For Sovereign. . .Backstage “Heskett brings an invigorated gravitas”
NY Press “Heskett could not be more captivating… Heskett continually peels back the layers to show a man questioning the cause to which he has dedicated a lifetime. The emotional material here is so deft that it pushes for real estate on a par with Shakespeare, Ibsen and O’Neill”
Broadway World “The cast is uniformly fantastic. Cheek owns the stage as Ronnie, and Heskett is her long-suffering match…. I was a little disappointed that Becky Byers and David Rosenblatt did not continue their roles as Ronnie and Abbie, but Cheek and Heskett are so good, I can’t truly begrudge them.”
Show Business Weekly “Especially impressive were Hanna Cheek and Stephen Heskett (replacing Becky Byers and David Rosenblatt) who channeled the former actors while also adding new and compelling layers to their now more grizzled characters.”
That Sounds Cool “ Heskett (outstanding in this and last year’s Brain Explode!), on the other hand, carries a haunted and hunted look in his eyes that balances his self-assured intelligence…. Heskett’s disturbingly convincing….”
For BrainExplode!. . .New York Theater Review “Heskett’s Ray is appropriately self-effacing, and he does a fantastic job casually guiding the players to possible solutions that might get them to the next level without making it look like work.”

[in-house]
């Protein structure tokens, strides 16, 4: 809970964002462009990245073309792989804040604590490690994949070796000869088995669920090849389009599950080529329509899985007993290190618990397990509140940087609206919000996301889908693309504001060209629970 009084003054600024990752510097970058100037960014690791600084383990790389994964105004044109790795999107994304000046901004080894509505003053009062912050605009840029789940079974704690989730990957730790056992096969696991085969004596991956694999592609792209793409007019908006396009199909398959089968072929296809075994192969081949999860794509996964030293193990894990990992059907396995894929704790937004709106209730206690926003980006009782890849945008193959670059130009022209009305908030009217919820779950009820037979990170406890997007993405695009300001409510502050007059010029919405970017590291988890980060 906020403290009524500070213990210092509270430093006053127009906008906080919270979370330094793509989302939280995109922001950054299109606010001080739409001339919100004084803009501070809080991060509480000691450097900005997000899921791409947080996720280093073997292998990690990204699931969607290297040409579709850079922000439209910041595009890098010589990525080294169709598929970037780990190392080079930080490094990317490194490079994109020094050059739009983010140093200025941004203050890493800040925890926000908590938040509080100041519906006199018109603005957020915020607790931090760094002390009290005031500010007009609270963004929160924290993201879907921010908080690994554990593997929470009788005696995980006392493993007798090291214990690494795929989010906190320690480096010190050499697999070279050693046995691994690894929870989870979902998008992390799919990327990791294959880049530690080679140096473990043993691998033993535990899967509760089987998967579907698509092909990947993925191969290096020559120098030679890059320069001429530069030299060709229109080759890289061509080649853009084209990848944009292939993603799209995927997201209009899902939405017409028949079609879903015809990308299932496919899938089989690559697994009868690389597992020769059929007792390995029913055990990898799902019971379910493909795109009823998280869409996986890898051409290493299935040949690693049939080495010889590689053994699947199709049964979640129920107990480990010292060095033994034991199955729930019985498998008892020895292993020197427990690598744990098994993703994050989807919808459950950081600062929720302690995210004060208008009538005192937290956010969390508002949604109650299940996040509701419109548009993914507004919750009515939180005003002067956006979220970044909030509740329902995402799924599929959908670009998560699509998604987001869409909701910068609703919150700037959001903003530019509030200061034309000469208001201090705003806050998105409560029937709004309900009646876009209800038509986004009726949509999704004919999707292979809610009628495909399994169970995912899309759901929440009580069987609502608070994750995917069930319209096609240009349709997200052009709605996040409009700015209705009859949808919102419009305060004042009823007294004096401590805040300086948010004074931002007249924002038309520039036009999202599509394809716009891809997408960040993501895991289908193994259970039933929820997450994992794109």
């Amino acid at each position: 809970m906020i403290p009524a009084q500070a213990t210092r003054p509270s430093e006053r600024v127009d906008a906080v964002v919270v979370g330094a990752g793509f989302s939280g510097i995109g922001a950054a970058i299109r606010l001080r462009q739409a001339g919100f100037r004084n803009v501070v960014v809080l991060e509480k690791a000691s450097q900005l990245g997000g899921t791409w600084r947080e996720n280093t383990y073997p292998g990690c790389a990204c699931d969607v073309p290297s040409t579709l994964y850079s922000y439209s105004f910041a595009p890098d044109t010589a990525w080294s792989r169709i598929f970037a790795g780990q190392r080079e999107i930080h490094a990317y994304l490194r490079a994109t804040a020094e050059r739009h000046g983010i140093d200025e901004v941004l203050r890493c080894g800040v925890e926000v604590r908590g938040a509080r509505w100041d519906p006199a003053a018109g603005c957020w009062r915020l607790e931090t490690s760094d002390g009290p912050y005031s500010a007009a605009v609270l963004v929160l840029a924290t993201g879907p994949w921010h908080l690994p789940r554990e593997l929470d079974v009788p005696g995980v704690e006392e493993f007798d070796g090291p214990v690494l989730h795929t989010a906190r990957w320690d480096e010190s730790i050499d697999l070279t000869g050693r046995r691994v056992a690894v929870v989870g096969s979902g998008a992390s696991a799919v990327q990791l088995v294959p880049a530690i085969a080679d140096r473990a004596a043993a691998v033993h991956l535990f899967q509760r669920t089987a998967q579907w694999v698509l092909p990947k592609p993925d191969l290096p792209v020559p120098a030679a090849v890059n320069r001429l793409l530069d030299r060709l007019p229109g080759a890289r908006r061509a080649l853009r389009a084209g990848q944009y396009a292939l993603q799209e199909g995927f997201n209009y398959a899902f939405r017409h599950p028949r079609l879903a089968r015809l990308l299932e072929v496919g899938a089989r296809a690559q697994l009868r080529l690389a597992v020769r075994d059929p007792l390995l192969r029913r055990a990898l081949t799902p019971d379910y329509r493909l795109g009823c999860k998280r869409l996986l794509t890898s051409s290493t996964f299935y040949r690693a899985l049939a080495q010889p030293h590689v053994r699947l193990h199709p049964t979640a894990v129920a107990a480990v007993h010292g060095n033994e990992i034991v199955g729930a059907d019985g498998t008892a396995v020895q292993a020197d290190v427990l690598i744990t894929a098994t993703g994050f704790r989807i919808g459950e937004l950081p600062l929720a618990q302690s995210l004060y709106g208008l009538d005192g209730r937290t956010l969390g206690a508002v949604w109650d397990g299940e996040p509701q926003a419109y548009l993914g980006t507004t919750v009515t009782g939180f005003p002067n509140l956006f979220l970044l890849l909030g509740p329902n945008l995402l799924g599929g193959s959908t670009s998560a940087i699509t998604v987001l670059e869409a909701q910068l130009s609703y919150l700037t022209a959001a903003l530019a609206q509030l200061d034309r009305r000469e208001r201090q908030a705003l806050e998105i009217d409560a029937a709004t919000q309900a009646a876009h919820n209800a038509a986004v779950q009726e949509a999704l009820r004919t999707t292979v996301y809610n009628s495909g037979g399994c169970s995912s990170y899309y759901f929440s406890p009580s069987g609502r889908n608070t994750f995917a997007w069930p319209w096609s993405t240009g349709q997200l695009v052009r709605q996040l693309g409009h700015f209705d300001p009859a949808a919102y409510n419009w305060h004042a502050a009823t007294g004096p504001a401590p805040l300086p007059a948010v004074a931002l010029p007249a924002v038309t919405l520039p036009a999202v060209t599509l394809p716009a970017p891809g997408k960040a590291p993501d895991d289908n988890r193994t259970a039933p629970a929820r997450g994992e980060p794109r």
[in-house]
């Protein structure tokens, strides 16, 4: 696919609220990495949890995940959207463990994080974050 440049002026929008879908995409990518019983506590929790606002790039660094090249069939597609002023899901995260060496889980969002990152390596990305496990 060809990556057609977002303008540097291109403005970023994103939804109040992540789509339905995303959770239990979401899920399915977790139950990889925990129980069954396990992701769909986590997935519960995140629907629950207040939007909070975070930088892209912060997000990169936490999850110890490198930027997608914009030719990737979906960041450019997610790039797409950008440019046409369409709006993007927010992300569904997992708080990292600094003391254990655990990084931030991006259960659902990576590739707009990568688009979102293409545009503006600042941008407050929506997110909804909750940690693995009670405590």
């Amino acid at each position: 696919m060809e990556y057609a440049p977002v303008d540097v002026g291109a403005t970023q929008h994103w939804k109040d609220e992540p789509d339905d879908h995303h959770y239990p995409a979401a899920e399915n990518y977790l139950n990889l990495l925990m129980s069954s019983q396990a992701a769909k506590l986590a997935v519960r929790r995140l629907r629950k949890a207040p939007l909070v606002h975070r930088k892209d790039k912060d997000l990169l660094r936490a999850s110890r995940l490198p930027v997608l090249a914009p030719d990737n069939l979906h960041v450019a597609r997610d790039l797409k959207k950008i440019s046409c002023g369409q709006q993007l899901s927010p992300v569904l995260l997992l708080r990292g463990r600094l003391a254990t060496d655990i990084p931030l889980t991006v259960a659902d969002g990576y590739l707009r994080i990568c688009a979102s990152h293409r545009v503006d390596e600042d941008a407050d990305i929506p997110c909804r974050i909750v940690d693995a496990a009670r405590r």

That Sounds Cool “The evening I attended the show, the audience had spent nearly thirty minutes encouraging Ray to perform with greater than usual charisma, providing him with basic psychoanalysis, and referring to him as “Storm King,” before finally figuring out how to open the locked door. Did they then instruct him to walk through said door? No, they did not. Instead, they threw object after object through the open door, much to Ray’s increasingly snarky (and incredibly well ad-libbed) disapproval. (Most impressive is the way Heskett spent much of this scene with a blanket wrapped around his fist and a purse clutched in one arm — because the audience had never countermanded their instructions for him to do so in the first place.) Such was the genius of the show.”
For Ecstasy. . .
“Len could easily come off as a buffoon, but in the delicate performance of Mr. Heskett, Len is more than a joke. It’s a scene-stealing portrayal.”
EDGE “Particularly strong in this aspect is Heskett, whose awkwardness detonates several of the play’s silences…”
For Sideman. . .
…the very capable Heskett is sarcastic and sincere, but he does not and should not be too emotionally engaging. His narrative is the element that allows the audience to step back from the action and observe without judging.
For I Hate Hamlet. . .
This … role could easily melt into that of a bland, TV-actor straight man, but Stephen Heskett gently and masterfully keeps this from happening. He creates and holds a strong, fully dimensional character at the center of this drama, and we are all the better for it.
-Brooklyn Heights Press, Clark Gesner (writer of “You’re a Good Man, Charlie Brown”